There appears to be a keen competition among the state governments as they seek ways to augment their monthly allocation from the federal purse. But the fact is that financially disadvantaged states with low revenue have increased their drive for internally sourced revenue, forcing behind the big ones. Ondo, Bauchi, Imo and Sokoto are four among top 10 states that doubled their IGR in 2018 according to a report from the Joint Tax Board. Bamidele Famoofo reports
While it would appear that the big states are resting on their oars in their drive to generate additional revenue to augment their monthly revenue allocation from the federal government, the small ones are leaving no stone unturned to earn more money to pay salaries and possibly build infrastructure that will drive development in their domains.
A report published recently by the Joint Tax Board (JTB), an umbrella body of all the tax authorities in Nigeria, which is saddled with the responsibility of promoting and ensuring uniformity, harmony and efficiency in the administration of personal income tax in Nigeria, declared Ondo State the most improved state in internal revenue generation in 2018 followed by Bauchi State.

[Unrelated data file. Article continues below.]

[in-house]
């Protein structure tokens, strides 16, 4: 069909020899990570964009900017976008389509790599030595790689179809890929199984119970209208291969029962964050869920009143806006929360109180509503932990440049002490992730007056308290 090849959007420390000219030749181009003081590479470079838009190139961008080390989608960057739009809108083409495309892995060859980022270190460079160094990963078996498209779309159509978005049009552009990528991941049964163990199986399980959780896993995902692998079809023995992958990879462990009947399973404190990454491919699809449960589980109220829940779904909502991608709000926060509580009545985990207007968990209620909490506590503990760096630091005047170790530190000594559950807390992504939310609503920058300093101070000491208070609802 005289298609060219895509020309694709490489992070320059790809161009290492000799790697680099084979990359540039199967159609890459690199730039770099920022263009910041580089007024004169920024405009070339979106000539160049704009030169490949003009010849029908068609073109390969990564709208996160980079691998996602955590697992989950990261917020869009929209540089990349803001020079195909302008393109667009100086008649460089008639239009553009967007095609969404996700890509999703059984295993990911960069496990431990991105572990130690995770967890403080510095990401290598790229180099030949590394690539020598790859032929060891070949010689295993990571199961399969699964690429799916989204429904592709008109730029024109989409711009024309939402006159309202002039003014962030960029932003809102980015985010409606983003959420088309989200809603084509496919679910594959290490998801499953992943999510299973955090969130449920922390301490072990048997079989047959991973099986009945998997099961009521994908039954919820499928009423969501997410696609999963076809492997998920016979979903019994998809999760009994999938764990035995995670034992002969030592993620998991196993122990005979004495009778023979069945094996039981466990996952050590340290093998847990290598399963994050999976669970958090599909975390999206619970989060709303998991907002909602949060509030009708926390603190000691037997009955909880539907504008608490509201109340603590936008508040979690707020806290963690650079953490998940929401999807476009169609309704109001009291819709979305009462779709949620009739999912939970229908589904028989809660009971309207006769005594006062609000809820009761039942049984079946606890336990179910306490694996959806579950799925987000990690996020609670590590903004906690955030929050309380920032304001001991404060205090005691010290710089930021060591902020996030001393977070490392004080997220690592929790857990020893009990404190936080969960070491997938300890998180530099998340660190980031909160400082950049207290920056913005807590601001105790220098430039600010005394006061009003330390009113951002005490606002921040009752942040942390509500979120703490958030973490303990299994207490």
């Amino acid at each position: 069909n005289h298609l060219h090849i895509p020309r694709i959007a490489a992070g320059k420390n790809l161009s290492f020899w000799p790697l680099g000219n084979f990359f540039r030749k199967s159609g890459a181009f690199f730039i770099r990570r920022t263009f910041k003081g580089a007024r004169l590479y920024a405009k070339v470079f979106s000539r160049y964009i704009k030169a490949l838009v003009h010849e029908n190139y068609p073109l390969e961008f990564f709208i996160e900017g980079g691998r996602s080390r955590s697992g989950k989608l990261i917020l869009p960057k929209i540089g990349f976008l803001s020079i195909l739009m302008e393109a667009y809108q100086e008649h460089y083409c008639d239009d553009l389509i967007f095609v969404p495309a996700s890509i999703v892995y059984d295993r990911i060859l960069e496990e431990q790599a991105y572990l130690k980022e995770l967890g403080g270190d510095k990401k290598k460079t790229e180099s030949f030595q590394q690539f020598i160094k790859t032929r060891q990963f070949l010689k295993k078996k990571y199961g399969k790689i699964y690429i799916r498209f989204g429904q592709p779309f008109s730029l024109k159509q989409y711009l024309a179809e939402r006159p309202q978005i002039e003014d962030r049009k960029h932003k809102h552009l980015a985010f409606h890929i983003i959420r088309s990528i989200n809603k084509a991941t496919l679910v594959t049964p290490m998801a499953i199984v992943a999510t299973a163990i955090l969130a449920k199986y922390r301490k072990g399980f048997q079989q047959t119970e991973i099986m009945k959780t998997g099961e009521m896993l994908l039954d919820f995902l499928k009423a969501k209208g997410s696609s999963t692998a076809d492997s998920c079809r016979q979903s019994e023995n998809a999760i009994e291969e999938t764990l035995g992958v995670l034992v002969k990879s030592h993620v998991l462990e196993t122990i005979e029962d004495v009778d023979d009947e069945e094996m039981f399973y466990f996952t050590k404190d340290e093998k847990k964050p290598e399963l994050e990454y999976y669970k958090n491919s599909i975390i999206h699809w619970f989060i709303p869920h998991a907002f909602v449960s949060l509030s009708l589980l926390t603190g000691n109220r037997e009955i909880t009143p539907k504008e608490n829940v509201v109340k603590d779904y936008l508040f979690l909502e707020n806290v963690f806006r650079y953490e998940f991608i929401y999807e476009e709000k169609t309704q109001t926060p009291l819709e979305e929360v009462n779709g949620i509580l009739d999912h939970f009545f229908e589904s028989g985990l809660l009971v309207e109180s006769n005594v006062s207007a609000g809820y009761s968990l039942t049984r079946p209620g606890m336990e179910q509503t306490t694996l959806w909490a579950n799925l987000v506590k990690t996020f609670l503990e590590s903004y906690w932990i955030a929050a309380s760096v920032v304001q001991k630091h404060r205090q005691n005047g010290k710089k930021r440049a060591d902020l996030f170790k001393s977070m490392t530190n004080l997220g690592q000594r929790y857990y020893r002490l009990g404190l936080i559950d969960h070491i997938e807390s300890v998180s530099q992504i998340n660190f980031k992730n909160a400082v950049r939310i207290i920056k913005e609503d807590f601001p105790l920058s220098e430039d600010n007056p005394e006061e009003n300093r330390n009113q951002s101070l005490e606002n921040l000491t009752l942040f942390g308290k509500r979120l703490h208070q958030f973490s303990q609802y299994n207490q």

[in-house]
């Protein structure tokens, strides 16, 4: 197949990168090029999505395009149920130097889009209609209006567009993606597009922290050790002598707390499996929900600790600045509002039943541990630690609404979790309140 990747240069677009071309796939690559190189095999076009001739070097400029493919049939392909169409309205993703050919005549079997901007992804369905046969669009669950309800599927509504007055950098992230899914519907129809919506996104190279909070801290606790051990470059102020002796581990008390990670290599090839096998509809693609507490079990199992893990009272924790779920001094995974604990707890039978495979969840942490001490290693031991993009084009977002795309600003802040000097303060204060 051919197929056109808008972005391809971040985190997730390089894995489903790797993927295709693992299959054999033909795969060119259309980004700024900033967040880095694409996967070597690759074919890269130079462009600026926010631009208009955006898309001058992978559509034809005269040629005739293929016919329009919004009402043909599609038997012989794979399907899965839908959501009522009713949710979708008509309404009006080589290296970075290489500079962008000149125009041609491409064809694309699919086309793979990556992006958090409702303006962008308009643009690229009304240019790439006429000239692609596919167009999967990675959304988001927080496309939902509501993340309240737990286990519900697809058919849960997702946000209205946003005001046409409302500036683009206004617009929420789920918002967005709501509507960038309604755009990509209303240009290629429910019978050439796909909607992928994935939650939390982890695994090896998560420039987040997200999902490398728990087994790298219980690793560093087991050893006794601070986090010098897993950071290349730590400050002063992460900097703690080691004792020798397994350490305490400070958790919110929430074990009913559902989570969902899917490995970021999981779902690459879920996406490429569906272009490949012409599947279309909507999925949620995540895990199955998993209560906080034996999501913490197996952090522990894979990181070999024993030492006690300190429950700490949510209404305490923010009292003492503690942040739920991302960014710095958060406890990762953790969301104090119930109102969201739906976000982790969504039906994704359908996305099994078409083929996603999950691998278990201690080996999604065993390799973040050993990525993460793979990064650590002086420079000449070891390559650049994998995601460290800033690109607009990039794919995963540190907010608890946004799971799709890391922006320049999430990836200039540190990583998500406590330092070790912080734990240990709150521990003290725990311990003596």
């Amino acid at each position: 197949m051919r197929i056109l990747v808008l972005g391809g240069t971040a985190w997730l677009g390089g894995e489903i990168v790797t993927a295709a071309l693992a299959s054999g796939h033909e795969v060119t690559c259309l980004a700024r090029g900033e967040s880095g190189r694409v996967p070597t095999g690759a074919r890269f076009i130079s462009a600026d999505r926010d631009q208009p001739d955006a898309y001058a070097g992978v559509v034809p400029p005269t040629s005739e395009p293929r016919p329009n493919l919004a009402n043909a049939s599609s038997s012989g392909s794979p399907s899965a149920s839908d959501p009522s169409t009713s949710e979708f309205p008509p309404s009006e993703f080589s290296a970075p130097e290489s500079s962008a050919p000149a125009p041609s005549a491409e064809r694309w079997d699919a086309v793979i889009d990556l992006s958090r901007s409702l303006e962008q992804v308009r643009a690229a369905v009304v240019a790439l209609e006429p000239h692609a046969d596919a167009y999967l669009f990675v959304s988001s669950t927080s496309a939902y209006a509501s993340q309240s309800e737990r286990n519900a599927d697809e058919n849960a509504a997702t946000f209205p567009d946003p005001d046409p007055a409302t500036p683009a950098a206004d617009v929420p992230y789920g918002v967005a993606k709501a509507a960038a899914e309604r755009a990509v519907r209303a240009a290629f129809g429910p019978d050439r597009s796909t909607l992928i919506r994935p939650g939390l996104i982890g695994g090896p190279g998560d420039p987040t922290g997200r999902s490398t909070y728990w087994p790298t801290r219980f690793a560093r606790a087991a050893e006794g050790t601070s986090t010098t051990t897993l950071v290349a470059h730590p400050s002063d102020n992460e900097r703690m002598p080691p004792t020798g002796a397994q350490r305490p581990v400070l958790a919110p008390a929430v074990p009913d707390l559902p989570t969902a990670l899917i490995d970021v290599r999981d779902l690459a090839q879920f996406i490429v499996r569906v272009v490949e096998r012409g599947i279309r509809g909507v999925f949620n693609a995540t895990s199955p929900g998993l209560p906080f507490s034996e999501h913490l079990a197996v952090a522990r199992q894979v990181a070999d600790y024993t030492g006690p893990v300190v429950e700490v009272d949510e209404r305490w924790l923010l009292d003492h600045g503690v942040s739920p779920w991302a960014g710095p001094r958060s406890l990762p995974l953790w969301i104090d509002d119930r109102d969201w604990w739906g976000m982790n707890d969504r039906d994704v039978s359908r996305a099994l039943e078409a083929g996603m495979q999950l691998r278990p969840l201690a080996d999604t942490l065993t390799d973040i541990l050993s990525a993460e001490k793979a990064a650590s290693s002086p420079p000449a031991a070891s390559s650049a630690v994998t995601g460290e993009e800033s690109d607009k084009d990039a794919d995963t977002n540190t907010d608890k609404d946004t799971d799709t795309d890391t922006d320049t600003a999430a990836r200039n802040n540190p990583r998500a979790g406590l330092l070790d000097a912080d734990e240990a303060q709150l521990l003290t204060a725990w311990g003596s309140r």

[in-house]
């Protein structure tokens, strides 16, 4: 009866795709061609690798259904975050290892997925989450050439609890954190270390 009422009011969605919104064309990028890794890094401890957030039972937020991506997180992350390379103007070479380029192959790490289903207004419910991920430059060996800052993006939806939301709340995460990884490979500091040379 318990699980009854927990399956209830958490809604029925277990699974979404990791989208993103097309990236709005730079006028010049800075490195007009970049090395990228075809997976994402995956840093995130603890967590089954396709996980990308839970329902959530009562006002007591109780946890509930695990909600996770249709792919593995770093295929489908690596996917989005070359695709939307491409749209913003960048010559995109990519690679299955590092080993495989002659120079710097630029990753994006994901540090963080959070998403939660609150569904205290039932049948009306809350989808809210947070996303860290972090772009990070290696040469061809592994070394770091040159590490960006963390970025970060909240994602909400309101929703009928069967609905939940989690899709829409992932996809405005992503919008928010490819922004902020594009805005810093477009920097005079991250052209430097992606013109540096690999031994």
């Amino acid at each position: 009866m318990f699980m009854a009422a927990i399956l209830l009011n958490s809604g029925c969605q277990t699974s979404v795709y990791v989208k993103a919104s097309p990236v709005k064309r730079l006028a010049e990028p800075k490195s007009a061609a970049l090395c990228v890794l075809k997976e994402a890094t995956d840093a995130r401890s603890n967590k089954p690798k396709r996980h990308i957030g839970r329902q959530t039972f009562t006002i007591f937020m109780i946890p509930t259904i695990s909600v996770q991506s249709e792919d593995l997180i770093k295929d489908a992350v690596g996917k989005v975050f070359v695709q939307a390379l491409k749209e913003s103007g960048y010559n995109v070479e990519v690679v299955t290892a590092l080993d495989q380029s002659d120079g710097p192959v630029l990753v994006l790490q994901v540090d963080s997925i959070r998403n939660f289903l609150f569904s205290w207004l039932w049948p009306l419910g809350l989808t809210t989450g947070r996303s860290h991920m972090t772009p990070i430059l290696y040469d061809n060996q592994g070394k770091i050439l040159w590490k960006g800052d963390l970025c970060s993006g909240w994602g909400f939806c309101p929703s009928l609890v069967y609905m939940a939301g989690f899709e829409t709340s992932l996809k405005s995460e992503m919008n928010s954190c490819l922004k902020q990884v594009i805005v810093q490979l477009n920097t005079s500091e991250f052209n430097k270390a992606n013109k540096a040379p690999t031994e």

Top 10 Performers
The report labeled ‘2017/2018 Comparative IGR Performance and Percentage Growth’, showed that Ondo State, a state in the South-west region, with a population of just a little above four million people, generated about N24.79billion internal revenue in 2018 as against N10.93billion in 2017, representing an annual growth of about 126.7 per cent in a space of one year.
Bauchi State, which is located in the North- east, grew its IGR from about N4.37billion in 2017 to N9.69billion in 2018, representing an increase of about 122 percent. Another state which broke away from its comfort zone, increasing its IGR by more than 100 percent in 2018 was Imo State, in the South –East axis of Nigeria. It recorded about N14.9 billion at the end of the fiscal year ended December 2018 compared to about N6.85billion in 2017, representing an increase of 117 percent.
Sokoto and Kogi States registered their presence on the top five chart with IGR growing by 108 per cent and 71 per cent respectively in 2018. Sokoto, a North-western state increased from N9.02billion in 2017 to N18.76billion during the review fiscal period ended December 31, 2018 while its counterpart in the North-central region, Kogi State moved up 72 percent from N11.24 billion in 2017 to N19.31billion in 2018.